15. NGS: Parallel Processing Because of random hydrolysis of mRNA there will be multiple reads for any given nucleotide position – Depth of Read (DP) Alignment of fragments a very challenging computer science problem
  16. Pipeline for Analysis of transcriptome QUAL MQQUAL Phred Score = -10 log 10 (P) P being the probability of incorrect call or mapping.
  17. Variant types Higher DEPTH = Higher confidence in called variant. Minimum DEPTH should be prescribed for variant calling. Structural variants
  18. Application to Epilepsy
  19. Epilepsy – a challenging disorder GENES PHENOTYPES Challenging mainly because of multiple mapping between genes and phenotypes. Whole Exome and Whole Genome sequencing using microarray or NGS technologies is likely to give important insights. Large numbers of phenotypes: Generalised epilepsy Focal epilepsy Many sub-categories in each type. Many lines of evidence indicate genetics – epilepsy linkage.
  20. Isolate Tumour patient (C1) Age 30 biomaterial provider Dr. P. Sarat Chandra Sex female Tissue brain tissue, SRR1957110 Isolate MTLE patient (E3) age 30 biomaterial provider Dr. P. Sarat Chandra sex male tissue hippocampus (Brain tissue) SRR1956833 Isolate MTLE patients (E2) age 25 biomaterial provider Dr. P. Sarat Chandra sex male tissue hippocampus (Brain tissue) SRR1956809 RNA-seq Patient details Patients E2 & E3 resistant to AED’s Levi… and Carba…
  21. RNA-Seq Data (Transcriptome or Gene expression)  Two patients resistant to anti-epilleptic drugs  Patient 1 – SRR1956809, Patient 2 – SRR1956833, Control - SRR1957110 SRA Data Details Parameter Value Data volume, Gbases 11 Data volume, Mbytes 6589 Centre of Excellence for Epilepsy, National Brain Research Centre, New Delhi.
  22. Epilepsy Research : (NIAS, C-DAC)  Two aims  (i) Molecular modelling and genome comparison to understand Resistance to Anti-Epileptic Drugs, and  (ii) Identification of Novel Drug Targets using Tools of Data Science.
  23. SNP Variants – Transitions and Transversions Transitions out-number Transversions, as expected. Preferred changes are C to T and G to A. Here we see the opposite. But still substantial number of Transversions. Potential serious consequences.
  24. SNP classes – Novel or Observed  Each class analysed in two different ways:  1. Position of SNP, regulatory or coding  2. Predicted effect on gene functionality.    
  25. Novel SNP's – positional analysis  1090 – regulatory region  4 – protein-coding region  – 3/3 transcripts for gene  NOTCH2NL: protein length 236 aa, Interacts with 244 proteins! • mutation 158 T/I. Also involved in Ca2+binding.    T158I At the edge of a beta ribbon
  26. Novel SNP- positioned in ARHGAP21 Rho GTPase activating protein 21 protein length - 1959 amino acids. Ubiqutous expression in brain. 26/26 exons for gene ARHGAP21: mutation 1950 S/T, G/C Transversion Downstream-gene variant in another transcript. No structural Model available.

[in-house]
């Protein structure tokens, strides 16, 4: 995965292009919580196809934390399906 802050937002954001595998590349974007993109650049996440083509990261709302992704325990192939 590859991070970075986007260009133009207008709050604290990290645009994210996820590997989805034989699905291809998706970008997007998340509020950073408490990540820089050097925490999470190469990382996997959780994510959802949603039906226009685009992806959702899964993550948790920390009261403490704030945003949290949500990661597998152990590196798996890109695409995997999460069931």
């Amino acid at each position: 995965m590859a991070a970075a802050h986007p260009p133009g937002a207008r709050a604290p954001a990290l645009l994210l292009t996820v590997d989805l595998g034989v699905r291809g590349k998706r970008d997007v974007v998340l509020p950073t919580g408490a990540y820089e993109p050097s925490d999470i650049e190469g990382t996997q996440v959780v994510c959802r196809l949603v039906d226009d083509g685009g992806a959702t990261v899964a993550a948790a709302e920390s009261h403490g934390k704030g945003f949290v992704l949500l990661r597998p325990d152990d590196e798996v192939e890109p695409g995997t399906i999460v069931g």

27. Novel variants: HIGH Impact-analysis PKN1 – Splice-donor variant. PKN1 (Protein Kinase N1). Multifunctional and has PPIs with about 15 binding partners. Diseases associated with PKN1 include Paraneoplastic Cerebellar Degeneration. Have to investigate the role in this disease. PKN1 sequencing to confirm?
  28. Novel variants: HIGH Impact-genes RAPGEF4 – Frame Shift Variant. Is also called Epac2. Big protein (1011 aacids) and is expressed mainly in brain. In neurons, Epac is involved in neurotransmitter release in glutamatergic synapses. As a binding partner with Rap, it regulates intracellular Ca2+ dynamics. In brain, down-regulation of Epac2 mRNA is observed in patients with Alzheimer’s disease. An Epac2 rare coding variant is found in patients with autism.
  29. Existing Variants : Gene distribution  Number of genes – 76  Number of genes associated with diseases – 34  Number of mutant genes associated with epilepsy – 10/24 (  (ALDH7A1, ASAH1, CST3, GABRA1, GRIN2B, KCNG2, KCTD15, LGI4, NHLRC2, SCN2A)  Two variants are mis_sense variants (ASAH1, CST3)  Others are majorly in 3'-UTR region.(microRNA binding sites are here. MicroRNAs control neurodegenerative disorders like Alzheimer's disease, Parkinson's disease by influencing APP production.)
  30. Homology model ASAH1 Residue range: 38 to 155 Based on template: 2nvvA Sequence identity: 28% (ACETYL-COA HYDROLASE) Resolution: 2.70 (X-RAY) Model creation date: 2016- 10-13 Variant D124E 124 D – 145 S = 3.0 A. (D and S both on helices). This hydrogen bond will be lost and there will be steric clash with D124E substitution. Conformation of ASAH1 will change affecting protein – protein interactions drastically.  Acid ceramidase is a lysosomal enzyme.
  31. SNP’s in regulatory region- Mechanism of Gene expression variation in MTLE  Expressions of about 56 genes are found to be significantly altered in drug-resistant MTLE patients (A.B. Dixit et al. / Genomics 107 (2016) 178– 188). Regulation Number of Genes Reported Number of 3'-UTR variant genes found in the present study Up regulation 34 18 Down regulation 22 12 Are these genes being controlled by miRNAs? The ability of miRNAs to regulate multiple genes within a molecular pathway makes them excellent candidates for novel molecular targeting for treatment.
  32. Summary  Genome sequencing has demonstrated clinical utility in diagnosis and treatment of certain cancers and rare diseases. Shows promise for use in infectious disease outbreaks and fetal diagnosis in prenatal medicine.  WGS can capture lot of information in a single clinical test for an individual. These are intended to inform clinicians in recommending treatments and lifestyle changes.  In the DRE Epilepsy patients analysed, variants in many genes related to brain function are identified: e.g. PKN1 and RAPGEF4.  A large number of variants are located in 3'-UTR suggesting expression level variations in these genes as causes of epilepsy.
  33. Thank you